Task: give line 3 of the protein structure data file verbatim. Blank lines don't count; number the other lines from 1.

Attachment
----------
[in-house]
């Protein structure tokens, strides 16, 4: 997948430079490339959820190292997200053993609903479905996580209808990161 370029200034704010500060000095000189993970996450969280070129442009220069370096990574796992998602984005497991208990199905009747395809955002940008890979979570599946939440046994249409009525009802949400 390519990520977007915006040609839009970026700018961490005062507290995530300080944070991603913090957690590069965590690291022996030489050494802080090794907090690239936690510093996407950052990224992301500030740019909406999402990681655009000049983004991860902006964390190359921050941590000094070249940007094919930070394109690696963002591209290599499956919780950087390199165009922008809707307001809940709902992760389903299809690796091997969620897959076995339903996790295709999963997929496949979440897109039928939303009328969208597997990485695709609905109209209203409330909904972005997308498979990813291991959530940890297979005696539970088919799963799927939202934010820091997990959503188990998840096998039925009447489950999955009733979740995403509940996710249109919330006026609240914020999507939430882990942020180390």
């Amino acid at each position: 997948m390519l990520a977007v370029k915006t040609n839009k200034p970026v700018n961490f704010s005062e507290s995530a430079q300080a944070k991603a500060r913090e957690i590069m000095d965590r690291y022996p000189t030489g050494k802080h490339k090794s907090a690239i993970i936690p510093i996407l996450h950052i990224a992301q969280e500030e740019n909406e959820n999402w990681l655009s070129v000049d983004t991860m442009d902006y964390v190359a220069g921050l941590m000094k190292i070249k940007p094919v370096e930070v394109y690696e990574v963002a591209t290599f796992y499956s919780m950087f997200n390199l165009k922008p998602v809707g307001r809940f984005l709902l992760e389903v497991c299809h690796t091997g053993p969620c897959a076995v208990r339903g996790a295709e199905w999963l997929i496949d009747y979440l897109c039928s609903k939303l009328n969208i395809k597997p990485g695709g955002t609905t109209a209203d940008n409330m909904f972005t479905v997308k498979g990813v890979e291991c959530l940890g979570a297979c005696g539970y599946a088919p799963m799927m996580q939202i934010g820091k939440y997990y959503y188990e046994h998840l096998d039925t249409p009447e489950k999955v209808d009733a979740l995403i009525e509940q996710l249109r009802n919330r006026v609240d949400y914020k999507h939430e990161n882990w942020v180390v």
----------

């Amino acid at each position: 997948m390519l990520a977007v370029k915006t040609n839009k200034p970026v700018n961490f704010s005062e507290s995530a430079q300080a944070k991603a500060r913090e957690i590069m000095d965590r690291y022996p000189t030489g050494k802080h490339k090794s907090a690239i993970i936690p510093i996407l996450h950052i990224a992301q969280e500030e740019n909406e959820n999402w990681l655009s070129v000049d983004t991860m442009d902006y964390v190359a220069g921050l941590m000094k190292i070249k940007p094919v370096e930070v394109y690696e990574v963002a591209t290599f796992y499956s919780m950087f997200n390199l165009k922008p998602v809707g307001r809940f984005l709902l992760e389903v497991c299809h690796t091997g053993p969620c897959a076995v208990r339903g996790a295709e199905w999963l997929i496949d009747y979440l897109c039928s609903k939303l009328n969208i395809k597997p990485g695709g955002t609905t109209a209203d940008n409330m909904f972005t479905v997308k498979g990813v890979e291991c959530l940890g979570a297979c005696g539970y599946a088919p799963m799927m996580q939202i934010g820091k939440y997990y959503y188990e046994h998840l096998d039925t249409p009447e489950k999955v209808d009733a979740l995403i009525e509940q996710l249109r009802n919330r006026v609240d949400y914020k999507h939430e990161n882990w942020v180390v």